This is an appeal from a decision of the Board of Tax Appeals which affirmed an assessment of sales taxes by the Tax Commissioner against appellant.
Appellant is engaged in a business, whereby under contracts with its customers, appellant furnishes and installs
In Recording Devices v. Bowers (1963), 174 Ohio St. 518, this court held that appellant's receipt of monthly charges was subject to the Ohio Sales Tax under R. C. 5739.01(B) which states:
"`Sale' and `selling' includes all transactions by which title or possession, or both, of tangible personal property, is or is to be transferred, or a license to use or consume tangible personal property is or is to be transferred * * *."
Although the lock and recording device involved in this case is substantially the same as it was in 1963, appellant asserts that, by virtue of a change in its contracts with customers, and by reason of this court's decision in American District Telegraph Co. v. Porterfield (1968), 15 Ohio St.2d 92, and Machinery Moving v. Porterfield (1971), 26 Ohio St.2d 99, the decision of the Board of Tax Appeals in the instant case is unreasonable and unlawful and should be reversed. The contract change upon which appellant relies now reads:
"It is hereby agreed that The Recording Devices Co. neither sells nor leases the Dayton Time Lock equipment to the subscriber; that the subscriber is granted no right to possess or use said equipment; and that the entire consideration paid by the subscriber shall be for the right to
Appellant contends that the sales tax should not be assessed because neither title nor possession is transferred, and no license to use or consume is granted its customers. Appellant's authority for this position is Federal Sign & Signal Corp. v. Bowers (1961), 172 Ohio St. 161. This court held, in American District Telegraph v. Porter-field, supra, that Federal Sign "did not turn upon the inherent limits of the word, `possession,' as used in Section 5739.01(B), Revised Code, but rather upon the applicability or nonapplicability of a then existing rule excluding taxability in a case involving outdoor advertising signs." Under the fact situation in the case at bar, no such exclusionary rule exists, and we do not find the statement in the contract regarding "possession" to be determinative of the issue presented herein.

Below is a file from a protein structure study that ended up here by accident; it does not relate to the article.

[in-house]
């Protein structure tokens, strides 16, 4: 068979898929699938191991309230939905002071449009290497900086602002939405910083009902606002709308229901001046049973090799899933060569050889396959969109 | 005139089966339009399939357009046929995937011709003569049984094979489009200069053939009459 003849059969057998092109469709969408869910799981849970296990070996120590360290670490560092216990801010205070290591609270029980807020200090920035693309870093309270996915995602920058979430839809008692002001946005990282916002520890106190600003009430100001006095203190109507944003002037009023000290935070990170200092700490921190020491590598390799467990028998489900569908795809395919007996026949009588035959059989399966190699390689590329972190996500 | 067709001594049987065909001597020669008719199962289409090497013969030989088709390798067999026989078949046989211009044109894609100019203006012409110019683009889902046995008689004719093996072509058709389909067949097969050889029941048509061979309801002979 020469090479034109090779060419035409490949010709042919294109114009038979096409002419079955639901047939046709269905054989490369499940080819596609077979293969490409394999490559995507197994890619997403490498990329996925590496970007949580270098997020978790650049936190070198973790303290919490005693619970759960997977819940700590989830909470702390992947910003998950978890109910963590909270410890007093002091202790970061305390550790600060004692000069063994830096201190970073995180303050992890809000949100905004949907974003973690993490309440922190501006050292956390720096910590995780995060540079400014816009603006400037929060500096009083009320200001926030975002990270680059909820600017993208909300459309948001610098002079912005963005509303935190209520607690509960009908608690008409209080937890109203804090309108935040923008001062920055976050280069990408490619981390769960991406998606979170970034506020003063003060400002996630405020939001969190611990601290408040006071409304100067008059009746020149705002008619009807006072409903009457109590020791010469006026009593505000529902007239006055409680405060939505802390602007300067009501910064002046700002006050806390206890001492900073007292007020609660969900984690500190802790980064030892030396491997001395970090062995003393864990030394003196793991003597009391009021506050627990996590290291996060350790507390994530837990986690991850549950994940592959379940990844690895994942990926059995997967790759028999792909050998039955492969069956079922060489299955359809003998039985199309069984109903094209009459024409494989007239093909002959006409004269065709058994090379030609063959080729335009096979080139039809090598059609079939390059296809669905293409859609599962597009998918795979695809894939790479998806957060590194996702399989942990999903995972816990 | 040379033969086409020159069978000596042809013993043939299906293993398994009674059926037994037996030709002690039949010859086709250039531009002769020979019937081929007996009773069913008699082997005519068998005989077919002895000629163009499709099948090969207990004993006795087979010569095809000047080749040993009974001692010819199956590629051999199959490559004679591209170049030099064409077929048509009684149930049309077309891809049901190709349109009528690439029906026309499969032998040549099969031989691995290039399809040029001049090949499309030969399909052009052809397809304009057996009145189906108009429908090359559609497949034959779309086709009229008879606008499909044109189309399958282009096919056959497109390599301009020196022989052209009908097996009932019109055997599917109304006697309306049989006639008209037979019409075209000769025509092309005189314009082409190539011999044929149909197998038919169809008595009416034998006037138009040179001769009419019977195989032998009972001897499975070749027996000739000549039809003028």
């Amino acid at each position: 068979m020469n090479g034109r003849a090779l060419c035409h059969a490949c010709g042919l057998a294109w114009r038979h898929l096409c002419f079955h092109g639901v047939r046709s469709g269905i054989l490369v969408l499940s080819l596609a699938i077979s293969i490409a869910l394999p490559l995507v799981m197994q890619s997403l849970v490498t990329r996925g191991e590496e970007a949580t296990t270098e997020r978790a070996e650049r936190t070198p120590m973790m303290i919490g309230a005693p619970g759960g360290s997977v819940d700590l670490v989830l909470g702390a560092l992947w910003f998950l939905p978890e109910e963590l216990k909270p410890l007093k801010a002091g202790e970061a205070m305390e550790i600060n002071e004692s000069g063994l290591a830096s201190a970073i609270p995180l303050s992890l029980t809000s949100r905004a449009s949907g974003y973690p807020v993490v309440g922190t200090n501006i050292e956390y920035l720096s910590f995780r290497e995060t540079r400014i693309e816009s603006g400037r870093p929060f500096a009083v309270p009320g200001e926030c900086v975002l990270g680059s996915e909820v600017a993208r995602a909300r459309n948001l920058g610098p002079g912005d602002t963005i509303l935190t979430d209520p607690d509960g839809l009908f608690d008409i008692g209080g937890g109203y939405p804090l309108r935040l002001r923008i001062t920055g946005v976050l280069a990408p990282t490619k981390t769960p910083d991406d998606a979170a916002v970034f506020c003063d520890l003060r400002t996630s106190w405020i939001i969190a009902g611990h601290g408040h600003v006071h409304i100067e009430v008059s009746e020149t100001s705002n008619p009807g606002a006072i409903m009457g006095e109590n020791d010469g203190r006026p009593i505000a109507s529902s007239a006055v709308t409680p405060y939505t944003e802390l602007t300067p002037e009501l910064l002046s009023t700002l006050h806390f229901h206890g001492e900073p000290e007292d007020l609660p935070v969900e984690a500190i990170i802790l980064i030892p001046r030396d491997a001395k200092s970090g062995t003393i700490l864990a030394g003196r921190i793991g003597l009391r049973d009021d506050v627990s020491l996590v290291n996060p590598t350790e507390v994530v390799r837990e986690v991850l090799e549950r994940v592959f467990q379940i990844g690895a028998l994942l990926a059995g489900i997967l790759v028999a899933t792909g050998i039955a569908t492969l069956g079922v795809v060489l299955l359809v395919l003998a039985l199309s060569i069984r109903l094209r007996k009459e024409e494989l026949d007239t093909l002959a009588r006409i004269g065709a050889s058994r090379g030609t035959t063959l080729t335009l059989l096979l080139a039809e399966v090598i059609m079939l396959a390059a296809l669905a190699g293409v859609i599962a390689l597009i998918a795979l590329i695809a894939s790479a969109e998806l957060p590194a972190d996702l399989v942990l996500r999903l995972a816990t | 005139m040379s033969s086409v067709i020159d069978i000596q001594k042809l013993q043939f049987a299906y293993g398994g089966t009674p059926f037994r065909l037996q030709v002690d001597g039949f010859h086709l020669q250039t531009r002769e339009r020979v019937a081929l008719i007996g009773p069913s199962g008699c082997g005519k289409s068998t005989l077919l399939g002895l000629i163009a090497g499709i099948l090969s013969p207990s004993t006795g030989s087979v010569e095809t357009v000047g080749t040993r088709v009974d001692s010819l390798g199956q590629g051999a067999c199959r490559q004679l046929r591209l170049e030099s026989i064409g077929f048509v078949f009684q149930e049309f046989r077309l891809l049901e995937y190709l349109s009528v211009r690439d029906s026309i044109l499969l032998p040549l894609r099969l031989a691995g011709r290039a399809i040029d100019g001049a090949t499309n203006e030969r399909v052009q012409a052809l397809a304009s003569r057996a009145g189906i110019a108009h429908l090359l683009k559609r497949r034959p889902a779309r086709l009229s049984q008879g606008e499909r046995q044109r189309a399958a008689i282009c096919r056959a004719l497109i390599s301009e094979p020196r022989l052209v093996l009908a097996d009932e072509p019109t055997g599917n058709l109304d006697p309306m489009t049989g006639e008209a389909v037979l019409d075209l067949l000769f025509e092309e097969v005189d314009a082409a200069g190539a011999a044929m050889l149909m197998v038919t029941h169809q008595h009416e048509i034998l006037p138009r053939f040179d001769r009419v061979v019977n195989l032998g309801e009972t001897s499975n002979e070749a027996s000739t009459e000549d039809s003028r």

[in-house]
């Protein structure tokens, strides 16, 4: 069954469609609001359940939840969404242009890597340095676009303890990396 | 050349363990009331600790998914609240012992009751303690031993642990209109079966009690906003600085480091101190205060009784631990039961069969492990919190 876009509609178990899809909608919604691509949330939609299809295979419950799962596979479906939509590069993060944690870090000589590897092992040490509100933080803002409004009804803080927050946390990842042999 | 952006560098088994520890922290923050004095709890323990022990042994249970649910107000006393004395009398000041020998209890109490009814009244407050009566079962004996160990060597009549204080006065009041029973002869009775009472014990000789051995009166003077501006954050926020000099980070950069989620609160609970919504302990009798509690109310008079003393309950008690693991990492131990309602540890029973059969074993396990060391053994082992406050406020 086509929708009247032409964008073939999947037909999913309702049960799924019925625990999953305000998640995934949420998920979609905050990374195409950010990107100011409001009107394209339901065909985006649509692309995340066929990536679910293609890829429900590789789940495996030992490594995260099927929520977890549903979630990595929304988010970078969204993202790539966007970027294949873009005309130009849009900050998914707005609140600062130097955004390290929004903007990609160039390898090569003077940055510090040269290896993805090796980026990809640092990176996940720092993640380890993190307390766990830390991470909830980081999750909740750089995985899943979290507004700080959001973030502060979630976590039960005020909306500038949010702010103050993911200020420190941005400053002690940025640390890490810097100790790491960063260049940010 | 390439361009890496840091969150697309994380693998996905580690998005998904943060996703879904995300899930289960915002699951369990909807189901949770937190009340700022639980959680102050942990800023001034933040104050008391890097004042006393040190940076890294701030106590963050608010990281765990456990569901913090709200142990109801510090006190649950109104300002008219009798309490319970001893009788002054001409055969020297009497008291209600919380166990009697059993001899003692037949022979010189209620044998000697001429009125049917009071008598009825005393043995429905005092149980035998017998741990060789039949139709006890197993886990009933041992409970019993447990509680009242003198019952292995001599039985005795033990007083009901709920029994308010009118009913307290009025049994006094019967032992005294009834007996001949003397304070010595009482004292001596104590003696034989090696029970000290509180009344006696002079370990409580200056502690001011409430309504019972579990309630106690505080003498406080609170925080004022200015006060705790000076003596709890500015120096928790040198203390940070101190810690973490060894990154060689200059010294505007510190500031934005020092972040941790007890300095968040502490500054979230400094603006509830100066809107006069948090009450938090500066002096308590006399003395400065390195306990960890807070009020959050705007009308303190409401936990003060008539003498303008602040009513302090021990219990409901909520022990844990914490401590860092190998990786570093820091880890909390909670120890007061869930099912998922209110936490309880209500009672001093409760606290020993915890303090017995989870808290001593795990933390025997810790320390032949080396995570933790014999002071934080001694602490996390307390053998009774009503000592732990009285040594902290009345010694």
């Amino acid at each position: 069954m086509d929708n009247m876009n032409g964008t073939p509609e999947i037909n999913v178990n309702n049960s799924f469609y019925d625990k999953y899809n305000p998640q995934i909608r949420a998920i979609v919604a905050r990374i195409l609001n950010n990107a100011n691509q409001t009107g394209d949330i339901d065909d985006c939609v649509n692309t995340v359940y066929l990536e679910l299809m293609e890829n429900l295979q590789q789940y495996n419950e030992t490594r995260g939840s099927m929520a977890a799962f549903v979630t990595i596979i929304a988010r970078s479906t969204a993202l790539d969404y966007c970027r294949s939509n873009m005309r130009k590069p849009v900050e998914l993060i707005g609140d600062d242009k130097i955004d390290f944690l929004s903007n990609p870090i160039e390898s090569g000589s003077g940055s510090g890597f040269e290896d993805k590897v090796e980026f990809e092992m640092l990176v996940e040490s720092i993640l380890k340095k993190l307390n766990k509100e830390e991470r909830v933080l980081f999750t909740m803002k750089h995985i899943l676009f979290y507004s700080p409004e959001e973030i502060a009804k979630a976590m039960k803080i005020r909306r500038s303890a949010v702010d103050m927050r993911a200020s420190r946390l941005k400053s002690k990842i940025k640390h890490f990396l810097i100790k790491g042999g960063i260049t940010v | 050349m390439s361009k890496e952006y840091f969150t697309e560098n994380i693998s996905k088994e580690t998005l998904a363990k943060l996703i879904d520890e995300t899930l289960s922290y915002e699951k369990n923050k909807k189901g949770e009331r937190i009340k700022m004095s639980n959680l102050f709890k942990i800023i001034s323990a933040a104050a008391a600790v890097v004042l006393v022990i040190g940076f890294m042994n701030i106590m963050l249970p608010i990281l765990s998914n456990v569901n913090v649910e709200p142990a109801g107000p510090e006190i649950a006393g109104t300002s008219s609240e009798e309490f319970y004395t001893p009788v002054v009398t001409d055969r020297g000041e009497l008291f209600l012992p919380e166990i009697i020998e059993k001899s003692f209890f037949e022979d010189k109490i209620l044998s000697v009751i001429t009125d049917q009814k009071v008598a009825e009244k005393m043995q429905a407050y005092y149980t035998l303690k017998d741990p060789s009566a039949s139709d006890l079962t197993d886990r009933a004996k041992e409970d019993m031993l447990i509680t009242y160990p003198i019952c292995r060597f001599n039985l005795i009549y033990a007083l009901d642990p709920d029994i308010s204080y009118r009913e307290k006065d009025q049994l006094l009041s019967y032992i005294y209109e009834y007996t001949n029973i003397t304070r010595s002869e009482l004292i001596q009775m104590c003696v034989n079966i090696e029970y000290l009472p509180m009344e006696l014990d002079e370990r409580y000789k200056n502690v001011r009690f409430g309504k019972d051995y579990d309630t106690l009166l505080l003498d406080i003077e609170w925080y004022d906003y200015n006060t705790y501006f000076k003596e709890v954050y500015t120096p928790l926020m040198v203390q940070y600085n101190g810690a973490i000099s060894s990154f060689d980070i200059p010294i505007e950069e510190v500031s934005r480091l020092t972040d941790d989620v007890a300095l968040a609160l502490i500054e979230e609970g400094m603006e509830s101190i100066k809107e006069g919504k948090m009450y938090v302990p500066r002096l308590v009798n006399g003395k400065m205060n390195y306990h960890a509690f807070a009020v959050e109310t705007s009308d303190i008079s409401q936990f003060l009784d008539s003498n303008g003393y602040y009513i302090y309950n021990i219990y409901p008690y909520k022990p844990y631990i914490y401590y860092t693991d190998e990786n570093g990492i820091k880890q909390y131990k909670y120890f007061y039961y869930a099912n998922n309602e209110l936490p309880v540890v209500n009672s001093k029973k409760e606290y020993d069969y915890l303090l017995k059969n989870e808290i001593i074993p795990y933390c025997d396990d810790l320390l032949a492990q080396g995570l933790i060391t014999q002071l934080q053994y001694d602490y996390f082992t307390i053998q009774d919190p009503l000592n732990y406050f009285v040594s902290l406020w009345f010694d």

An analysis of the record in this case reveals that the basic facts are identical to the facts presented in the previous case. (174 Ohio St. 518.) In that case, at page 521, it was said that:
"The taxpayer claims to be selling a service. It retains title to the time lock and rents it to the customer for a monthly consideration. * * * If the device was damaged by the taxpayer's customer, he was responsible, ordinary wear and tear excepted. It was attached to the customer's realty and was to be kept in working order by the taxpayer."
In that case, this court concluded that the taxpayer was not essentially rendering a personal service; that it was engaged in the rental of the devices; and that such rentals were not excepted from sales taxes. The modification of the language of the contract since the 1963 decision has not altered the factual situation one iota. A fortiori, such modification would not justify reversing the previous decision involving this appellant.
We come now to consider whether what this court said in ADT, supra, and Machinery Moving, supra, supports